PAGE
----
Sunday, January 04, 2009

Misquoting Jesus

I just finished reading the book "Misquoting Jesus" by Bart Ehrman. Of course, there has been no shortage of controversy surrounding this book- I have read articles and listened to debates over this material. So I was glad to get a first hand look at what he had to say.
Having been raised in a King James Only background and then coming out of that by way of study, I am pretty familiar with the history of our Biblical texts and the evolution of textual-critical methods over the years, so I was familiar with much of what he said.
There are certain factual issues in his book which I would have a problem with, but it is important to focus on his conclusion... namely, that the doctrine of inspiration is falsified by the level of textual variation in our texts. However, he also says it is probably going too far to say the originals are inaccessible. It appears he is trying to be radical without being too radical. These opposing conclusions were highlighted in Ehrman's debate with Dan Wallace. Dr. Wallace pointed out that book's conclusion to average person was that the Biblical text is ultimately unreliable, while Dr. Ehrman pointed out that he said no such thing. While Dr. Ehrman is technically correct, Dr. Wallace's reading of the book is inescapable. If Dr. Ehrman were not trying to say what Dr. Wallace alleged, then he is merely repeating what evangelicals have been saying all along- textual variants exist, but the mass of MS evidence gives the Bible tremendous attestation and the originals can be reconstructed to high level of accuracy.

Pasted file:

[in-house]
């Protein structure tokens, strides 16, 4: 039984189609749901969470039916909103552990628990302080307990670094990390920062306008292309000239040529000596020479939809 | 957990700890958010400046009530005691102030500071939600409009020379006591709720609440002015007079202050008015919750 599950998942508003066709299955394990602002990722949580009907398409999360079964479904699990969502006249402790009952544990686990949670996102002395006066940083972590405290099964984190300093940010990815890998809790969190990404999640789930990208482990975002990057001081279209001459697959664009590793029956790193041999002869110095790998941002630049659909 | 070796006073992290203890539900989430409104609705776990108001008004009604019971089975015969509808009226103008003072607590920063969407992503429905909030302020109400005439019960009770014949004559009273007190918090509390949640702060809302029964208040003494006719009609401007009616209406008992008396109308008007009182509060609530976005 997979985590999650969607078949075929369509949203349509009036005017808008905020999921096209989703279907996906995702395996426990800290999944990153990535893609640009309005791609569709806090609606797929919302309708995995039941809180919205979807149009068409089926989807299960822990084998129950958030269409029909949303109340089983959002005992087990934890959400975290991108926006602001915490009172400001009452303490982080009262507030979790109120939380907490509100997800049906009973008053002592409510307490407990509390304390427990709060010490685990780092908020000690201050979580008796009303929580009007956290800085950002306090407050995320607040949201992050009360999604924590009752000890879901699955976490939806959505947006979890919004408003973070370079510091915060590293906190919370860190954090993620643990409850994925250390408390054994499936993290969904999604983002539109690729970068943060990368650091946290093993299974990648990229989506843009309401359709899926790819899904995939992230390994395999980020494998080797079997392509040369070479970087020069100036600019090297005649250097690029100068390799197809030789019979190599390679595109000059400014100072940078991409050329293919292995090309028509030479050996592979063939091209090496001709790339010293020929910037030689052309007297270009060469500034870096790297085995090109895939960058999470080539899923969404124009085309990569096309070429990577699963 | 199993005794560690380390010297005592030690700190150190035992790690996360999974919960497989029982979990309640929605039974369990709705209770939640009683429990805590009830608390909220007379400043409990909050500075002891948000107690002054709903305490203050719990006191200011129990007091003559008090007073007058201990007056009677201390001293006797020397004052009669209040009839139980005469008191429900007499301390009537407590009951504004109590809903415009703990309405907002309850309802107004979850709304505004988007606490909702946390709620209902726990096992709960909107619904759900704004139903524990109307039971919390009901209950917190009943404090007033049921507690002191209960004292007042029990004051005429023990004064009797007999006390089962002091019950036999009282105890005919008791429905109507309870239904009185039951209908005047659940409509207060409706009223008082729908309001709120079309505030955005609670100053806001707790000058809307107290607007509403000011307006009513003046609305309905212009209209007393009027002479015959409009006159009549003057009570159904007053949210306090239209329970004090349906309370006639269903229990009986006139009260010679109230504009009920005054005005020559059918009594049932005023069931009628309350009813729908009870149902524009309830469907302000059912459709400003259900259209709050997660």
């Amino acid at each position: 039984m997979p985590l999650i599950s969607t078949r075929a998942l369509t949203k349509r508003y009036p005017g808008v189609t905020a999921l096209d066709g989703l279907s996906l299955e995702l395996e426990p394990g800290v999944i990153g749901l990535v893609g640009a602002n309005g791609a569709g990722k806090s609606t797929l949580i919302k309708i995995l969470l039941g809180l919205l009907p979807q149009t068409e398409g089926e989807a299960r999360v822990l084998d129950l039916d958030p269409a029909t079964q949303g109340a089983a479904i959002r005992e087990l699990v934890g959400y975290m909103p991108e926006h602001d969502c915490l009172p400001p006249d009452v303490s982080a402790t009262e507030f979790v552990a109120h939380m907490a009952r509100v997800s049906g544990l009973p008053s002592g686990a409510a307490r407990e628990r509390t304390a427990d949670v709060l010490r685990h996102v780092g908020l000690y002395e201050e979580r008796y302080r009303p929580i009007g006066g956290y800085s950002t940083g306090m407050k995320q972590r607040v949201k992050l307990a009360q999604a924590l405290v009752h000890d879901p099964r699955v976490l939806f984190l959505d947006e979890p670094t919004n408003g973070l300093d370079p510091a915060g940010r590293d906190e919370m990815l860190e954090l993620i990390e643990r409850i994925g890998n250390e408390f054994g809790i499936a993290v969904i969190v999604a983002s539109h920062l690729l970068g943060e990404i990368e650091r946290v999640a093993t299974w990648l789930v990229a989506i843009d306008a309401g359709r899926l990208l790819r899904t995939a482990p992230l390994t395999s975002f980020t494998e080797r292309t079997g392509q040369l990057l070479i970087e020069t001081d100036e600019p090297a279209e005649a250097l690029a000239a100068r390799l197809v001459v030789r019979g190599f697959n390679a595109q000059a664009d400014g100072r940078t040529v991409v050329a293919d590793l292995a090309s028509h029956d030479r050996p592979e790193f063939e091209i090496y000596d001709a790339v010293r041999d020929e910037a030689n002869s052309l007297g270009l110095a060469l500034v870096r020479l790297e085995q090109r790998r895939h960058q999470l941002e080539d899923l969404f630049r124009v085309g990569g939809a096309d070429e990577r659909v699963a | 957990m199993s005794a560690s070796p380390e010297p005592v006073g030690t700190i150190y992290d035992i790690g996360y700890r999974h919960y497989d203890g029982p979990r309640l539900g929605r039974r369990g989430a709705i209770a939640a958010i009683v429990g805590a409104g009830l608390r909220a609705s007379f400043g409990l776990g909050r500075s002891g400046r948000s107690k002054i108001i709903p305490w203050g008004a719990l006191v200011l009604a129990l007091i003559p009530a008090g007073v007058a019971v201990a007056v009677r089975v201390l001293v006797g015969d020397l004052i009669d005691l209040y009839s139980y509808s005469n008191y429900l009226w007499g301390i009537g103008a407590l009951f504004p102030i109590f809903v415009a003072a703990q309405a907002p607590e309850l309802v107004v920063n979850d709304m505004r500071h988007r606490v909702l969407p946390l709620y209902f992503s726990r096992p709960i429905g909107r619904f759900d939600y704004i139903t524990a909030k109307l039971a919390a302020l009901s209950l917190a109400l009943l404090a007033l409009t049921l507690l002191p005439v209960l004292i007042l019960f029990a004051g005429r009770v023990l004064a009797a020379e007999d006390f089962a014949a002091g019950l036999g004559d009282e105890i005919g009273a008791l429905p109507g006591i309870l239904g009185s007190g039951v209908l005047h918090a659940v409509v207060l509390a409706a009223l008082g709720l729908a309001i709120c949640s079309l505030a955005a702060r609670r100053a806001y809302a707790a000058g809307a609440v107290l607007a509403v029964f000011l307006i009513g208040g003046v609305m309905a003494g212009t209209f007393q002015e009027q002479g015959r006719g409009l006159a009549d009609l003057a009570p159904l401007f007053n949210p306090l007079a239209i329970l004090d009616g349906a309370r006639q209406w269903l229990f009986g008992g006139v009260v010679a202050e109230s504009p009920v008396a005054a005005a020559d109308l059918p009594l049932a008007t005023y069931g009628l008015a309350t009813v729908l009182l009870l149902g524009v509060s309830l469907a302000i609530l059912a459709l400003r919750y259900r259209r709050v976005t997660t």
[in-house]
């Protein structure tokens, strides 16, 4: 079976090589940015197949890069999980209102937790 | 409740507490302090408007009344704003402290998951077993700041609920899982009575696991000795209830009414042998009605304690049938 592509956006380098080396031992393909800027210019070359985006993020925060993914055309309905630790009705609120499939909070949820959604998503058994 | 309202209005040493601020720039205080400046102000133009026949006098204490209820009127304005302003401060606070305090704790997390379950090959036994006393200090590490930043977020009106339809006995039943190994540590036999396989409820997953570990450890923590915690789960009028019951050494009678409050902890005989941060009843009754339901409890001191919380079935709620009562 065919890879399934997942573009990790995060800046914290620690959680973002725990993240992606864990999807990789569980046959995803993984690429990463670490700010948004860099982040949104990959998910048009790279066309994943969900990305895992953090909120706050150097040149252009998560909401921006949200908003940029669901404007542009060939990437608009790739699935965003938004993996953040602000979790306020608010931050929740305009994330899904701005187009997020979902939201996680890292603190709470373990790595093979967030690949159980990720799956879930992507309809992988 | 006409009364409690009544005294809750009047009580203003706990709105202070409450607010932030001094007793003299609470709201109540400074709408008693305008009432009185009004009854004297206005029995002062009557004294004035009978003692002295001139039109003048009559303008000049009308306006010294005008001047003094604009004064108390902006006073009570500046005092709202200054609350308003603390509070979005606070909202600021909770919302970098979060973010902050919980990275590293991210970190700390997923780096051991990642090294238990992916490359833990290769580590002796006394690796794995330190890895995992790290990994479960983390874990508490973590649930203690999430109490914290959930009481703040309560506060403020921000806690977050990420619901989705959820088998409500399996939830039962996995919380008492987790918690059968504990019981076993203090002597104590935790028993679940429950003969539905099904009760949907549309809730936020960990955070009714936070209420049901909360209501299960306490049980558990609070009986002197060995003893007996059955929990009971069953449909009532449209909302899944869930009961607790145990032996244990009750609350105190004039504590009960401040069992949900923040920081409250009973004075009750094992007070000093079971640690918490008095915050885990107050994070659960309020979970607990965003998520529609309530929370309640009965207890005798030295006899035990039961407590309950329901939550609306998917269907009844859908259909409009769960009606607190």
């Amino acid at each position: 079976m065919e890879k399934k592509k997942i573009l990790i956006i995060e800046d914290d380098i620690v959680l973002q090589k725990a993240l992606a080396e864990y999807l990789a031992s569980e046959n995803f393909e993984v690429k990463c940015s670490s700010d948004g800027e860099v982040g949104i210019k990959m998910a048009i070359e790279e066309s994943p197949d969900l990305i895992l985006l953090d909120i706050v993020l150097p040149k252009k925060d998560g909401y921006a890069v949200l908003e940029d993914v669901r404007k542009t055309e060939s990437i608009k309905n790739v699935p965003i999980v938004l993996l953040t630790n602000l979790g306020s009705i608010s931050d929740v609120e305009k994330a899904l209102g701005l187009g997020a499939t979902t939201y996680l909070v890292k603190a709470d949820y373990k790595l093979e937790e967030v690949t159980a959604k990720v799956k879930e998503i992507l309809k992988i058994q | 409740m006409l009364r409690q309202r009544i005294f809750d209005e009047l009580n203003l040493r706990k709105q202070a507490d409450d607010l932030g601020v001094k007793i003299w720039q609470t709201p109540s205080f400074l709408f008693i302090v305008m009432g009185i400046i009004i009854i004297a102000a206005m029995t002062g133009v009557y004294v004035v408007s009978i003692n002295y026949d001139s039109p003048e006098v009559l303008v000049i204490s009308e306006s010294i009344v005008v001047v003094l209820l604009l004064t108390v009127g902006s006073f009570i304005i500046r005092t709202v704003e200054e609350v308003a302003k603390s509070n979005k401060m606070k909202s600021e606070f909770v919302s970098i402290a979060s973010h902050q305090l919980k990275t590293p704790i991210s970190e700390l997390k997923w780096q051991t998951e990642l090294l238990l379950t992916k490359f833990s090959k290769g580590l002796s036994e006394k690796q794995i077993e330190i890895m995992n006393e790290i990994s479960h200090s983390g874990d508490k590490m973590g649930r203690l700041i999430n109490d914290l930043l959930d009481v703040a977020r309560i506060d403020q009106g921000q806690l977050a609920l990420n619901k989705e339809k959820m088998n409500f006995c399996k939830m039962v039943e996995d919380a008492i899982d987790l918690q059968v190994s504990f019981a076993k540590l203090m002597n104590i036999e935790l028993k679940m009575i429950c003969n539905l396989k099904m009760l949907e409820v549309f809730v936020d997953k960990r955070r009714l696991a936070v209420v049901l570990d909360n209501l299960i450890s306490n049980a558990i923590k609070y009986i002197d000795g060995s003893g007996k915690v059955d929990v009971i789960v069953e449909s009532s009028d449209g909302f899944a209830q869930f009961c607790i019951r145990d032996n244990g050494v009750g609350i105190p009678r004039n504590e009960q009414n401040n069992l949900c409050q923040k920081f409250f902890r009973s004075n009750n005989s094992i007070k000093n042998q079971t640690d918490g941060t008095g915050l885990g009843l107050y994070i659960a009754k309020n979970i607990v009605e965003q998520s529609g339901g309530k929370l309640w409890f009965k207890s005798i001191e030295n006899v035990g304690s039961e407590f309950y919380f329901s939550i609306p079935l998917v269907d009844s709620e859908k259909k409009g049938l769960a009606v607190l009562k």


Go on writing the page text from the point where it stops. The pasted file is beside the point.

I would like to know what Dr. Ehrman's authority is. Where does he get his doctrine from? If the Bible is a purely human book, how can he know the truth? The question of authority is one that is presented very forcefully by King James Only adherants. If you hold to sola scriptura, you must have a reliable scripture to go back to. The King James Only crowd will come along and say, well, you can find some text-critical reason to excise some passage from scripture, so then you don't have to believe it.